Robin Prior opens this monumental military history by stating that Britain was the only power on the Allied side in both world wars to fight the regimes of Kaiser Wilhelm II’s Germany, Nazi Germany, fascist Italy, and imperialist Japan ‘from beginning to end’. Some might quibble. Was not 1937 the beginning of the war against Japan? But few could doubt that Britain’s sustained war effort in both world wars was remarkable. Even though victory often seemed uncertain and the cost in casualties, human grief, economic dislocation, and financial ruin was immense, the nation continued to exhibit ‘stern resolve’, believing that ‘conquer we must’.
This book is about the battles in which the First Australian Imperial Force took part between June and November 1917. It is not, however, a battle history. Rather, it takes the interesting approach of investigating how Australians remember these battles. Spoiler alert: they don’t.
The Somme – it is a name that still strikes dread in the ears for its carnage, ineptitude and sheer waste of life. For the English-speaking world at least, the battle of the Somme has come to symbolise all that was bad about the Great War in general, and the Western Front in particular. The 141-day battle cost the British Army alone more than 400,000 casualties, including 150,000 men killed. The first day (1 July 1916) saw the death of 20,000 soldiers – the single bloodiest day in the history of the British Army. It wasn’t quite as bad as the savage slaughter at Towton on 29 March 1461, where about 30,000 Englishmen perished in the vicious quarrel between York and Lancaster, but on the Somme the bloodshed kept going, day after day for four and a half months, and no one seemed to know how to stop it.
In his introduction to this book, Richard Toye makes the startling but, as far as I know, accurate claim that this is the first book to offer a comprehensive analysis of Churchill’s wartime speeches. For a series of orations that now occupy many pages of any dictionary of quotations, The Roar of the Lion fills a surprising gap. Unfortunately, it does not fill it adequately.
The first thing to be said about this book is that no one associated with it seemed to know what to call it or how to describe its contents. The essays which make up the book are not in any sense about the ‘making’ of World War I. They do not describe either elements that ‘made’ World War I in the sense of causing it, or elements that caused World War I to play out the way it did. Even the blurb does not get the contents entirely right. It says that the twelve particular events dealt with in the essays ‘continue to shape the world today’. No they don’t – or not all of them, anyway. How exactly does the death of the Austro-Hungarian Emperor Franz Joseph resonate today?
Too often histories of World War II either have ‘total’ in their title or make great play with total war as a concept. Essentially this is meaningless, because all that is meant by total war is big war. Antony Beevor mercifully does not call World War II ‘total’ or make any reference to total war.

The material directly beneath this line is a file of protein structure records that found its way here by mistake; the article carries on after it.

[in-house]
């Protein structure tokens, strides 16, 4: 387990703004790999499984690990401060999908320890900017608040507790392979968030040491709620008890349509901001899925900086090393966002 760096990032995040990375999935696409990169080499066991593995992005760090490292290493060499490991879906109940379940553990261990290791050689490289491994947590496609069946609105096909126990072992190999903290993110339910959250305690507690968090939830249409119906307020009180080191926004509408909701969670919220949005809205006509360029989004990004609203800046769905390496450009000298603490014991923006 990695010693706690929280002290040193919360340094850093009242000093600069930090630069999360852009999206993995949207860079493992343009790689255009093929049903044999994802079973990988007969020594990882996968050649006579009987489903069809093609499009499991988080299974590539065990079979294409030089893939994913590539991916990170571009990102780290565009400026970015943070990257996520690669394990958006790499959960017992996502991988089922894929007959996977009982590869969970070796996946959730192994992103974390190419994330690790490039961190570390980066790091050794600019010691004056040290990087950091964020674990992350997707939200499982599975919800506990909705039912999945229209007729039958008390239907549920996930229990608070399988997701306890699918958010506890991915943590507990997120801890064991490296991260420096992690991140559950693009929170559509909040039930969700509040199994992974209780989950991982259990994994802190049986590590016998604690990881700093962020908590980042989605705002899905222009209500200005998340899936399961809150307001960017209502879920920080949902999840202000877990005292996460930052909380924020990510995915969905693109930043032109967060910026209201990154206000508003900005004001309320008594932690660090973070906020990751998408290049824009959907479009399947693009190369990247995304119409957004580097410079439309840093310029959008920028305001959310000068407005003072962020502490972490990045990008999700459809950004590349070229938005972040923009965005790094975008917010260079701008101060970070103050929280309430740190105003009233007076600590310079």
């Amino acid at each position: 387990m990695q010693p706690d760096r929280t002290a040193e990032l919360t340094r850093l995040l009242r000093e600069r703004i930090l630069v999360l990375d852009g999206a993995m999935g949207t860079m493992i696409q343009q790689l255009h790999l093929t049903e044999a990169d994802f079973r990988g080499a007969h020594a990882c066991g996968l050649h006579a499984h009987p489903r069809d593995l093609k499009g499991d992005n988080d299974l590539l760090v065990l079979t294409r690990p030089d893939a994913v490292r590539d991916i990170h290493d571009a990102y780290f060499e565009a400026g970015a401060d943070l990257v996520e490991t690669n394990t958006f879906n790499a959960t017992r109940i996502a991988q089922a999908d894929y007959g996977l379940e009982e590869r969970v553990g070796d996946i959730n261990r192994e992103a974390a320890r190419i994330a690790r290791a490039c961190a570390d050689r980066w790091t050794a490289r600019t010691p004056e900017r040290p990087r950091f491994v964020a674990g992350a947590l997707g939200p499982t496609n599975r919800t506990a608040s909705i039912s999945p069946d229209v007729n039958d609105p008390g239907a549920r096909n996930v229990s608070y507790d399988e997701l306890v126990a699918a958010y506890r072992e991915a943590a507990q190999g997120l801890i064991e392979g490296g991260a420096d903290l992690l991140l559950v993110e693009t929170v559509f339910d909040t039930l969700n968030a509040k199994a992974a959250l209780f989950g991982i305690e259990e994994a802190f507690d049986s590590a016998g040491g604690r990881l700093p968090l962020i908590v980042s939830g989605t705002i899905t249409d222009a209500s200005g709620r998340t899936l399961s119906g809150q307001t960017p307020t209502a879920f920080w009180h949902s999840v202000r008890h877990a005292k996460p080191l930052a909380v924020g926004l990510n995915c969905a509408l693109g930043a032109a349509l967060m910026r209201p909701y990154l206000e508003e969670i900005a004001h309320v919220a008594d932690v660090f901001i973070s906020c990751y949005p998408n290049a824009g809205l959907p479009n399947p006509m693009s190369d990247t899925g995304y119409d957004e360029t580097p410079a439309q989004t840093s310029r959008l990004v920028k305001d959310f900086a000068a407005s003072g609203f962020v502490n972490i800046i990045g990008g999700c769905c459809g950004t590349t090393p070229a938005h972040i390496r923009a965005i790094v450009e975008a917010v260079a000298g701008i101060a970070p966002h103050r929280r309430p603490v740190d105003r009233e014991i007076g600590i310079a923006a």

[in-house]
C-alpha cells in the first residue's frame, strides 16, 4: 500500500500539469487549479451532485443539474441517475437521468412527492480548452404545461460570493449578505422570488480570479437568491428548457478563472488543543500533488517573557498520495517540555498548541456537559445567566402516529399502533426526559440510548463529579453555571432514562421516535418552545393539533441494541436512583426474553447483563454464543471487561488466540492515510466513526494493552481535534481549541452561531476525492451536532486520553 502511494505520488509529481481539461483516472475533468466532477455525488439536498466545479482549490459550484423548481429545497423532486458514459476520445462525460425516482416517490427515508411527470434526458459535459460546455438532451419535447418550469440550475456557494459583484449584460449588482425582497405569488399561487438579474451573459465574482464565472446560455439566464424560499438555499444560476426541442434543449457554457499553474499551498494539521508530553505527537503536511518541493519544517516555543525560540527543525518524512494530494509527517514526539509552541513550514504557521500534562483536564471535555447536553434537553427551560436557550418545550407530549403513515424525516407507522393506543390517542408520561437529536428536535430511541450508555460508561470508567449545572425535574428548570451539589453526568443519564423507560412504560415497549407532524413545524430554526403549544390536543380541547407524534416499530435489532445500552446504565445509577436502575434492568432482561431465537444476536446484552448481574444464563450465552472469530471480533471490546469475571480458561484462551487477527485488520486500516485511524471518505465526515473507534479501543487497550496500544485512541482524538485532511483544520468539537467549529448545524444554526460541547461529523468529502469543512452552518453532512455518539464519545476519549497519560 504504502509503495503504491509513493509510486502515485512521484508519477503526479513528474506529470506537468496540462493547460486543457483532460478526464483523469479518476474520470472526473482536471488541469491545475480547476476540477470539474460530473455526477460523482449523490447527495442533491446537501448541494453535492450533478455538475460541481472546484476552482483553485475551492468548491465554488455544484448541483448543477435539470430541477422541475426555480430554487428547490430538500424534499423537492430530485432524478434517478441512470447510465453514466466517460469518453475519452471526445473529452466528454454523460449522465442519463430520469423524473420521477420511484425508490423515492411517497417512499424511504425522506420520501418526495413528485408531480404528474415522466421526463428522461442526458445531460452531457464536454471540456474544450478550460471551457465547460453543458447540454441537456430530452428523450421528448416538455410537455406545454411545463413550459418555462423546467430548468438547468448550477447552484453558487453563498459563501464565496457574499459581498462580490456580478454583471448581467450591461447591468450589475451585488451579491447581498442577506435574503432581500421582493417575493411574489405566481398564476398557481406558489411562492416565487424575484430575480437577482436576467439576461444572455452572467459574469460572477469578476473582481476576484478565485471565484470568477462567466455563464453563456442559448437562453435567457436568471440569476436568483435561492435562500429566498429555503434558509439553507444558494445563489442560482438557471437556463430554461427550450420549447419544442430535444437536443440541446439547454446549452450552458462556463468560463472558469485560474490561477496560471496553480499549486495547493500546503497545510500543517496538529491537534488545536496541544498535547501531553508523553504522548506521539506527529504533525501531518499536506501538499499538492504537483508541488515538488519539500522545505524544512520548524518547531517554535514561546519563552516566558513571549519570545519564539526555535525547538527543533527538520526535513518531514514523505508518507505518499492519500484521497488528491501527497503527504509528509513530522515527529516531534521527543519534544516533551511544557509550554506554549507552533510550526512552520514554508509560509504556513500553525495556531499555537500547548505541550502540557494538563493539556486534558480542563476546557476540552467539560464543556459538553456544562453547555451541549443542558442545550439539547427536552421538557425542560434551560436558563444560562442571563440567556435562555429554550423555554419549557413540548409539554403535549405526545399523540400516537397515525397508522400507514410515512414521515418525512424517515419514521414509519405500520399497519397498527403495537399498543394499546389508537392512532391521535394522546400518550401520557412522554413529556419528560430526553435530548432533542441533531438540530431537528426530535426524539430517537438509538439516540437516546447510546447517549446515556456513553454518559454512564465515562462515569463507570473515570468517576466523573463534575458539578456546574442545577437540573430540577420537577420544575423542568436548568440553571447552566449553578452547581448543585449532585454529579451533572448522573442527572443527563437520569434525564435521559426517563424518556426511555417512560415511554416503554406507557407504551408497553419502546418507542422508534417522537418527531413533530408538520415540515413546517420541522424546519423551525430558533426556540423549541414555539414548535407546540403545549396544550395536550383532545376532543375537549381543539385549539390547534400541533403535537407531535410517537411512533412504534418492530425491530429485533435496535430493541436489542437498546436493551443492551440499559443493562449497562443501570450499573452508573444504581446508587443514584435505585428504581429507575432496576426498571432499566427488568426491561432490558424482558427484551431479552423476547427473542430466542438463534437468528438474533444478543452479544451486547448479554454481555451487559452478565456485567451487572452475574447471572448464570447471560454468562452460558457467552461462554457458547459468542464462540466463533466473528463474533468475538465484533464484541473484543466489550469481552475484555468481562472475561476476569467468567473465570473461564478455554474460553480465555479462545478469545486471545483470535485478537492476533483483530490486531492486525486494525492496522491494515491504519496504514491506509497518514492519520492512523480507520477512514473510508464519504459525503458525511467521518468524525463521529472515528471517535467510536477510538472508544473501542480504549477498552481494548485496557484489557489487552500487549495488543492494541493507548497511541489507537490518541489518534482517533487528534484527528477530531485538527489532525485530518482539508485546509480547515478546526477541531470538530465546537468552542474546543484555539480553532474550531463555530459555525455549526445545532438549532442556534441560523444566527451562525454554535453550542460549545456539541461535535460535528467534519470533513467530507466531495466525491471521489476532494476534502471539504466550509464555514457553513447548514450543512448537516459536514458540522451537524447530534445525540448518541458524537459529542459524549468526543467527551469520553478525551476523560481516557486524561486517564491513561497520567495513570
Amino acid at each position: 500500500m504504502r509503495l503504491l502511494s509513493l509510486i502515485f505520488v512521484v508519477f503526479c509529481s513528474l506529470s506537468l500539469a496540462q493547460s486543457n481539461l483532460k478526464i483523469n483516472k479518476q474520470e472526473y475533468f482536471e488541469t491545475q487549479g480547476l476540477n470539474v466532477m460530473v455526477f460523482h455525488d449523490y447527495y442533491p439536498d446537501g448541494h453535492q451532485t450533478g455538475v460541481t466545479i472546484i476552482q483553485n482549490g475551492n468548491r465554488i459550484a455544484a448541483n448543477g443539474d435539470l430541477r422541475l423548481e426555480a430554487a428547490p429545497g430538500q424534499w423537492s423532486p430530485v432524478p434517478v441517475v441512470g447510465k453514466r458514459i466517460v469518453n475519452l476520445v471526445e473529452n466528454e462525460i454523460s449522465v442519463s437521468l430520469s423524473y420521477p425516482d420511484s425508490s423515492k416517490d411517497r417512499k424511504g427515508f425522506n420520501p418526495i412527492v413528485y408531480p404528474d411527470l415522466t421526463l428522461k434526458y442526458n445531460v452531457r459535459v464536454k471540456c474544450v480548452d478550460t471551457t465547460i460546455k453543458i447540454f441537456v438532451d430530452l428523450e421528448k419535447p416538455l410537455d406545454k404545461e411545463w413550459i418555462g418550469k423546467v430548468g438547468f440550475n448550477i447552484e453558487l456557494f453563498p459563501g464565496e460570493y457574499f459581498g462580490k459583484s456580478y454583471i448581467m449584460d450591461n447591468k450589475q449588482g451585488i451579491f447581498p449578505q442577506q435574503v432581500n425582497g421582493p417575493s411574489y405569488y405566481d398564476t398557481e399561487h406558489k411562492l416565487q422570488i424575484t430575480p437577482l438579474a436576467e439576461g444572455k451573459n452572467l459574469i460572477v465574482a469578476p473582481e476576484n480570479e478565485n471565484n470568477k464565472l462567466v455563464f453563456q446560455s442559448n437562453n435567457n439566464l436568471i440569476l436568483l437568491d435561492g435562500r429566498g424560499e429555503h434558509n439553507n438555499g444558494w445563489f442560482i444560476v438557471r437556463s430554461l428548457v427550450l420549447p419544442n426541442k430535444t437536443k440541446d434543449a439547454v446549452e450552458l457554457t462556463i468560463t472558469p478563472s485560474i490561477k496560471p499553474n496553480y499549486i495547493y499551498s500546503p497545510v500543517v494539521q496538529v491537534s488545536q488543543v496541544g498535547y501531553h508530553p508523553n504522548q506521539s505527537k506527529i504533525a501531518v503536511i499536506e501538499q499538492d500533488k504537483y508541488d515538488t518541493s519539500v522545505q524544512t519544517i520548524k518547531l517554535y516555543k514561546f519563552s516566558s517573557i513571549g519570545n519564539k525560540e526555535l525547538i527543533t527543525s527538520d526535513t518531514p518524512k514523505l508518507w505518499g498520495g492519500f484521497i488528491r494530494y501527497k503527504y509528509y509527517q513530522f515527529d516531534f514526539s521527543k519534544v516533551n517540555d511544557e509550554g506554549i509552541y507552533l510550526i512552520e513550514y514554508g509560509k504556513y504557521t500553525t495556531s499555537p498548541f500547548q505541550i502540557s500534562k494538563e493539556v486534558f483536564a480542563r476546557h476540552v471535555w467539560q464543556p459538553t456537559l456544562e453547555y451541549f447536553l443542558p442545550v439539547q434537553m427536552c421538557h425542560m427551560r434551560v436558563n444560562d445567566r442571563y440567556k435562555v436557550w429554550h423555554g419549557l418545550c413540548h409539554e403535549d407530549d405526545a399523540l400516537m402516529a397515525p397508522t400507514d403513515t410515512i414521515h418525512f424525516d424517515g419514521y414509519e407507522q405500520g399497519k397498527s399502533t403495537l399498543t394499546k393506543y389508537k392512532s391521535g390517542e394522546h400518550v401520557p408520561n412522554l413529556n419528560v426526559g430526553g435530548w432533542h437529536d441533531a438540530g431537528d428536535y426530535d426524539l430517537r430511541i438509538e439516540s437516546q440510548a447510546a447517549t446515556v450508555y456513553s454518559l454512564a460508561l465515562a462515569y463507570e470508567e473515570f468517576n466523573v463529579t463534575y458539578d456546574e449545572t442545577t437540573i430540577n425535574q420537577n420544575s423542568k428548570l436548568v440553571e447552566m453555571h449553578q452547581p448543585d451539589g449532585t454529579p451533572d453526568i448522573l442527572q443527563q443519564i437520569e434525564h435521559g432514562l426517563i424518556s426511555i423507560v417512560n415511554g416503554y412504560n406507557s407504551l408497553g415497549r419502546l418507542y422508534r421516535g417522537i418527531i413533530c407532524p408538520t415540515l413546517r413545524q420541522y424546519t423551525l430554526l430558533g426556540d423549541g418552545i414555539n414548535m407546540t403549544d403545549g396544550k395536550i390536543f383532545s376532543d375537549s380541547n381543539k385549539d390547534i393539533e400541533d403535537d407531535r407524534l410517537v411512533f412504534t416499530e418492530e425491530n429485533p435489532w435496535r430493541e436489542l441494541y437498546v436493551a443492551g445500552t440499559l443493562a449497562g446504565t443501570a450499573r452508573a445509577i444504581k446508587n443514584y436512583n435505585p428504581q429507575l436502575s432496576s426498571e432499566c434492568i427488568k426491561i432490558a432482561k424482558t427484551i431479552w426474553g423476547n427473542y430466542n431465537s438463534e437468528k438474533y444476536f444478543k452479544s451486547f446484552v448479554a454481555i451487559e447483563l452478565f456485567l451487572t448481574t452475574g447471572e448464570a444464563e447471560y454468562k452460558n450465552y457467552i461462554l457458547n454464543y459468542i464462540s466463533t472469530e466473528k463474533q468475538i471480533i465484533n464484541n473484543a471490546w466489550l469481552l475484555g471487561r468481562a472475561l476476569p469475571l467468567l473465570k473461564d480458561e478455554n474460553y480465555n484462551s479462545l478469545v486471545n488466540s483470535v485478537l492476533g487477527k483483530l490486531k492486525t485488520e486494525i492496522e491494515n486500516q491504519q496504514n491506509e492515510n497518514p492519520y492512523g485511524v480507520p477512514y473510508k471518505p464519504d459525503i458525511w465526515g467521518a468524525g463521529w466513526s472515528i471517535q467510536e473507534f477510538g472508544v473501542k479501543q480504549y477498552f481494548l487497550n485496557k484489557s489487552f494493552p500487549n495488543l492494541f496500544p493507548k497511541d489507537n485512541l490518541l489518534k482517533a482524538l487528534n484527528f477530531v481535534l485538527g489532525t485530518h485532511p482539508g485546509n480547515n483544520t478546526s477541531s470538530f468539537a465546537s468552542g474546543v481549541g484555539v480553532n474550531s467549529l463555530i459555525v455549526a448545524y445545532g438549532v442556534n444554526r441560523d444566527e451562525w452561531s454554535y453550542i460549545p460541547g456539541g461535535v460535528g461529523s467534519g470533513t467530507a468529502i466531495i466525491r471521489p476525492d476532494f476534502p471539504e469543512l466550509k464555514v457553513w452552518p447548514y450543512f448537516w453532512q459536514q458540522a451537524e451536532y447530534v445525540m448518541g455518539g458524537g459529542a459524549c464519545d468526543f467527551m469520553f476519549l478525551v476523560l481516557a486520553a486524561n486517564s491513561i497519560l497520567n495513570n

This book is the second in a series compiled by a group of Canberra academics on the distortions they perceive to surround the writing of military history in this country. Before the book itself is tackled, a word should be said about the titles they have chosen for their two volumes. The first (published in 2010) is called Zombie Myths of Australian Military History; this one is entitled Anzac’s Dirty Dozen: 12 Myths of Australian Military History. As happens to many a poor author, these hideously ugly titles may have been imposed on the book by the publisher. If not, they need serious help when they title future volumes.
It is a brave undertaking to write a single-volume history of World War II. As Max Hastings notes, we already have many good books in this category: Weinberg, A World At Arms: A Global History of World War II (1994); Calvocoressi, Wint, and Pritchard, Total War: The Causes and Courses of the Second World War (1989); Millett and Murray, A War To Be Won: Fighting the Second World War (2000); and Hastings might have mentioned Parker’s Struggle For Survival: The History of the Second World War (1989) and Ellis’s Brute Force: Allied Strategy and Tactics in the Second World War (1990). He was too late to notice Andrew Roberts’s latest contribution.
Michael McKernan states in his introduction to his short book on Gallipoli that he is dissatisfied with much writing on military history. He writes: ‘Military history is often presented as a thing of maps and statistics, a brutal narrative based on the deployments and motives of commanders with a score sheet of those who performed well and those who failed. In this book I have tried to go beyond that ... to show that somewhere for each life lost, there was long mourning and deep grief.'
This is an important book that should be read by as wide a range of historians as possible. Some will find it totally agreeable, others will find it very disagreeable, while others will agree with some parts of the book but not all. It is a book not just about the ‘militarisation of Australian history’, but, perhaps more importantly, about how Australians see themselves in the world.